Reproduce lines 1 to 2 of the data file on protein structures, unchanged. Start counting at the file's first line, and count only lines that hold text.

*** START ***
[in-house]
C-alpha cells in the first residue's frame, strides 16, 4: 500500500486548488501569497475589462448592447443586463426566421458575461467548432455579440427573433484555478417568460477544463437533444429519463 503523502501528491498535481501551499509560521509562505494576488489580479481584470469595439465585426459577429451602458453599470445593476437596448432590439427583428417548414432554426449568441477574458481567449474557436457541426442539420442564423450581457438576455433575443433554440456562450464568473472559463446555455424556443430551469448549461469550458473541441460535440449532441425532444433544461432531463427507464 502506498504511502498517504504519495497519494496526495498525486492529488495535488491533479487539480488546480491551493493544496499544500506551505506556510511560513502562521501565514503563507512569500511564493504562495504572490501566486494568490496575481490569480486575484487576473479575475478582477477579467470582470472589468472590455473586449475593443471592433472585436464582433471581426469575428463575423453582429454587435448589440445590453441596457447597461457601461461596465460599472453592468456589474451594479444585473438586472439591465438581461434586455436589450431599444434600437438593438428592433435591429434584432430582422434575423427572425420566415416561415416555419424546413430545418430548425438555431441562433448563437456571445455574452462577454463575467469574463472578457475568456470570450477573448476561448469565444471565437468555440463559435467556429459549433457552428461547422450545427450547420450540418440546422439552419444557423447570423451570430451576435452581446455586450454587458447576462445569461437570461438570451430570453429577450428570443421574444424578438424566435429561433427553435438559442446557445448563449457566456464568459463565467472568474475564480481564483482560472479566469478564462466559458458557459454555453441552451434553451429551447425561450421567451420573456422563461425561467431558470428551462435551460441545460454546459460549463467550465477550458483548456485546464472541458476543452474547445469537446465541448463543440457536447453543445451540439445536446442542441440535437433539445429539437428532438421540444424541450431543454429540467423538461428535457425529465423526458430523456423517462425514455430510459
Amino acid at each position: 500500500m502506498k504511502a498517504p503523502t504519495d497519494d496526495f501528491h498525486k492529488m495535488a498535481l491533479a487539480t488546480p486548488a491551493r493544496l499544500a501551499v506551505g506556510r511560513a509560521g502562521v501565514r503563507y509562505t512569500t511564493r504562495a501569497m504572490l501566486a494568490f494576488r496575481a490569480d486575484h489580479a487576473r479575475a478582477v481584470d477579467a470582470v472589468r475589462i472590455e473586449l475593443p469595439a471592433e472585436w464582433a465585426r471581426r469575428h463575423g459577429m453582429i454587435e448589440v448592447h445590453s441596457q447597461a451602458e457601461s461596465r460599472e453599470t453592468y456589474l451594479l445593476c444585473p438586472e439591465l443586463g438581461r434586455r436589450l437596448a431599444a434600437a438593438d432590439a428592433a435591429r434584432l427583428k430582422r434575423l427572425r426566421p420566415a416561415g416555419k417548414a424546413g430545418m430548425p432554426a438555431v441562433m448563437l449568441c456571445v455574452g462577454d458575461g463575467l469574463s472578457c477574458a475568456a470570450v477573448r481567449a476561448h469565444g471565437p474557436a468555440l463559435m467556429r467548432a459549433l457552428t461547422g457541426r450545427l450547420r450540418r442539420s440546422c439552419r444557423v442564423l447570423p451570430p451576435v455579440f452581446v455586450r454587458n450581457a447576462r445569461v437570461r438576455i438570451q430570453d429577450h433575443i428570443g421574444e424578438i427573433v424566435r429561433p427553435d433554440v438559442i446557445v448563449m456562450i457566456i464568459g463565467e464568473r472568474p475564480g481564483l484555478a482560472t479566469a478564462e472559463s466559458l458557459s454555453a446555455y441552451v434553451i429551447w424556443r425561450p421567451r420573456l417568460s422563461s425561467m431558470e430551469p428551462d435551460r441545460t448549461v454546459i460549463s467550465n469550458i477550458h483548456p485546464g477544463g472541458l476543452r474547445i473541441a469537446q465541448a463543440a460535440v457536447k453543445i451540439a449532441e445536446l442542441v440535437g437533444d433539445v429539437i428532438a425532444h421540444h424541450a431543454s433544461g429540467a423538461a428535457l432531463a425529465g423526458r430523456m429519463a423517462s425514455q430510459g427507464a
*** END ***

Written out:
[in-house]
C-alpha cells in the first residue's frame, strides 16, 4: 500500500486548488501569497475589462448592447443586463426566421458575461467548432455579440427573433484555478417568460477544463437533444429519463 503523502501528491498535481501551499509560521509562505494576488489580479481584470469595439465585426459577429451602458453599470445593476437596448432590439427583428417548414432554426449568441477574458481567449474557436457541426442539420442564423450581457438576455433575443433554440456562450464568473472559463446555455424556443430551469448549461469550458473541441460535440449532441425532444433544461432531463427507464 502506498504511502498517504504519495497519494496526495498525486492529488495535488491533479487539480488546480491551493493544496499544500506551505506556510511560513502562521501565514503563507512569500511564493504562495504572490501566486494568490496575481490569480486575484487576473479575475478582477477579467470582470472589468472590455473586449475593443471592433472585436464582433471581426469575428463575423453582429454587435448589440445590453441596457447597461457601461461596465460599472453592468456589474451594479444585473438586472439591465438581461434586455436589450431599444434600437438593438428592433435591429434584432430582422434575423427572425420566415416561415416555419424546413430545418430548425438555431441562433448563437456571445455574452462577454463575467469574463472578457475568456470570450477573448476561448469565444471565437468555440463559435467556429459549433457552428461547422450545427450547420450540418440546422439552419444557423447570423451570430451576435452581446455586450454587458447576462445569461437570461438570451430570453429577450428570443421574444424578438424566435429561433427553435438559442446557445448563449457566456464568459463565467472568474475564480481564483482560472479566469478564462466559458458557459454555453441552451434553451429551447425561450421567451420573456422563461425561467431558470428551462435551460441545460454546459460549463467550465477550458483548456485546464472541458476543452474547445469537446465541448463543440457536447453543445451540439445536446442542441440535437433539445429539437428532438421540444424541450431543454429540467423538461428535457425529465423526458430523456423517462425514455430510459